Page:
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The Admirable Bashville (1932/3)
Mary Stuart Programme Image Based on the novel "Cashel Byron's Profession", this play follows Cashel Byron, a world champion prizefighter, as he tries to woo wealthy aristocrat Lydia Carew without revealing his illegal profession. Lydia is portrayed as moral and intelligent woman (although "priggish" according to Shaw) and is constantly contrasted with the "ruffian" Cashel. Lydia was advised by her recently deceased father to find a husband with a profession, as opposed to an idle gentleman or an art critic like her father. Cashel's childhood ends when he runs away from school to Australia and becomes apprentice to an ex-world champion boxer. When Cashel goes to England to secure his world title in that country he meets Lydia at her country manor. After much miscommunication and drawing room comedy, Cashel gives up boxing and succeeds in marrying Lydia. Full synopsis or Gallery.


Cetewayo: When first I came I deemed those chimneys the fuliginous altars Of some infernal god. I now perceive The English dare not look upon the sky. They are moles and owls : they call upon the soot To cover them .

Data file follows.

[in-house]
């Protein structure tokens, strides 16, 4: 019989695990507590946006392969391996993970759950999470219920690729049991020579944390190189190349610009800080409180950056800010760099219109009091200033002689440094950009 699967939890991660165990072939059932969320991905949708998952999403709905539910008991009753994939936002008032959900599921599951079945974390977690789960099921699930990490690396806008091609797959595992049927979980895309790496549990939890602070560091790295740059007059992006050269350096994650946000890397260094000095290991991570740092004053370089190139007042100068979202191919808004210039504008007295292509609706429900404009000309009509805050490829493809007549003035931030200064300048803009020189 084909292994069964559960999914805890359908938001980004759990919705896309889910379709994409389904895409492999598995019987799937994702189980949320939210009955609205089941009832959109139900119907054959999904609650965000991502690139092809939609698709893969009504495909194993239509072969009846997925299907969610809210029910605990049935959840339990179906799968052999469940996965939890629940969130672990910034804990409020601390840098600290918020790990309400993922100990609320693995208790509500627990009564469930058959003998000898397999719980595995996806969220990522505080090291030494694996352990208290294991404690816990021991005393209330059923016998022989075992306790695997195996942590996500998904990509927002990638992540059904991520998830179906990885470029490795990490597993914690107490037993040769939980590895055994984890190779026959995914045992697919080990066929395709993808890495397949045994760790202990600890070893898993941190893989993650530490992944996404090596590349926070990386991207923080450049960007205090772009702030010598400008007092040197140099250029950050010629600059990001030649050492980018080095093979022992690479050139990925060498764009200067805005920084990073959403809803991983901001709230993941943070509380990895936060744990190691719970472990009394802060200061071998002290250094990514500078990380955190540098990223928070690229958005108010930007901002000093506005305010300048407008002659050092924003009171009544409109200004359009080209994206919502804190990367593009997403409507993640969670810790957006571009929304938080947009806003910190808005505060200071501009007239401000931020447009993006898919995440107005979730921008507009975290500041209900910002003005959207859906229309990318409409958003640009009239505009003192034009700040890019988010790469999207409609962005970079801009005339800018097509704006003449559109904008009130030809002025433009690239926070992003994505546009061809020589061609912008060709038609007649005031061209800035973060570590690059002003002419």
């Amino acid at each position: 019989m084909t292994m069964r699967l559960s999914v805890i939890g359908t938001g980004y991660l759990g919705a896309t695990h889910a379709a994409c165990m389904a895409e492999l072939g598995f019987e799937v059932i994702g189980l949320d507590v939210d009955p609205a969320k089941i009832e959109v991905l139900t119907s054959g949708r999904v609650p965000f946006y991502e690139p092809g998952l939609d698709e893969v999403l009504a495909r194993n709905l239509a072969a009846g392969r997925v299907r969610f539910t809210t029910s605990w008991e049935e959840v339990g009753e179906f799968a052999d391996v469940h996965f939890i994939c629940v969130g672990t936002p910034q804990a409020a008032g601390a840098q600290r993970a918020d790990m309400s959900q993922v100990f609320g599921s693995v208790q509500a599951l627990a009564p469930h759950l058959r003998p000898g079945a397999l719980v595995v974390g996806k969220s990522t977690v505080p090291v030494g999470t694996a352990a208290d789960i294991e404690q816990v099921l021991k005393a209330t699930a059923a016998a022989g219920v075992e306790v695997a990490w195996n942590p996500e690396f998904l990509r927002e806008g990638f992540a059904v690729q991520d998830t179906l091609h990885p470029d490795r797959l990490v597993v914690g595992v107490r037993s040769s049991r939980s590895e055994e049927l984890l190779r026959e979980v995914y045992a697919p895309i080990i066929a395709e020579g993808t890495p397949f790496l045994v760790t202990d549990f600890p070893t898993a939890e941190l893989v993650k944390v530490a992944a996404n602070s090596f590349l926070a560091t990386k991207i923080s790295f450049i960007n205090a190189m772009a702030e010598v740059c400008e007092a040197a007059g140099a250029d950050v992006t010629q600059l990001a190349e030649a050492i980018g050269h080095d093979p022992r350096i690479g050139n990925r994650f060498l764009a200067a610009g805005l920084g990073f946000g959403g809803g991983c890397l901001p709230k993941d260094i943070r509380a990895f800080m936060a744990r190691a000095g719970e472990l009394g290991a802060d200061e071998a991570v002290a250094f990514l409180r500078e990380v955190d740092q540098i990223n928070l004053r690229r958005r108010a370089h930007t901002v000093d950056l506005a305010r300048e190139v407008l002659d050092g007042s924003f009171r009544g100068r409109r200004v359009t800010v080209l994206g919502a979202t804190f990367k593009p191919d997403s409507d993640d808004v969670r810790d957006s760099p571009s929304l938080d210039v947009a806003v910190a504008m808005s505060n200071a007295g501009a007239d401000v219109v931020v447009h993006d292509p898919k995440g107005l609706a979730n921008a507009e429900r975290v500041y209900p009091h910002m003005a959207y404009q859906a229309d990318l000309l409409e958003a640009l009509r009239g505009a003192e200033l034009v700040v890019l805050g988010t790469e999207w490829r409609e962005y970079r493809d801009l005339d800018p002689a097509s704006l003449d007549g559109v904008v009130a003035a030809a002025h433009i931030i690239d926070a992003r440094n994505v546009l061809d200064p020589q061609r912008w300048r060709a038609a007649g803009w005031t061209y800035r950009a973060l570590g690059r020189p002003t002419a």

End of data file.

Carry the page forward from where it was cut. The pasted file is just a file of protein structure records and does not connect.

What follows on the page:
Cetewayo: Why does the trembling white with frantic toil Of hand and brain produce the magic gun That slays a mile off, whilst the manly Zulu Dares look his foe i' the face ; fights foot to foot; Lives in the present; drains the Here and Now; Makes life a long reality, and death A moment only; whilst your Englishman Glares on his burning candle's winding-sheets, Counting the steps of his approaching doom, And in the murky corners ever sees Two horrid shadows. Death and Poverty

cast list production credits
Cetewayo Alastair Sim


Frank Napier
Lydia Carew Valerie Tudor


George B. Shaw
Robert Mellish Morland Graham Theatre The Old Vic
Cashel Byron Roger Livesey Presented by Lilian Bayliss
Bashville Charles Hickman Produced by Harcourt Williams
Adelaide Gisborne Clare Harris    
Lucian Webber William Fox    
Lord Worthington George Devine

George Bernard Shaw

William Paradise Anthony Quayle
The Referee Harry Sturges
First Policeman Marius Goring
Newsboy Peter Du Calion
Interesting facts

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In 1932/33 Alastair started his second season at he The Old Vic where Malcom Kean and Peggy Ashcroft were leading the company.

According to "Note on Modern Prizefighting" (1901) Shaw intended the fights described in Cashel Byron's Profession/The Admirable Bashville to turn the public away from the sport but the workl is written in such a light-hearted tone this unlikely result never materialized.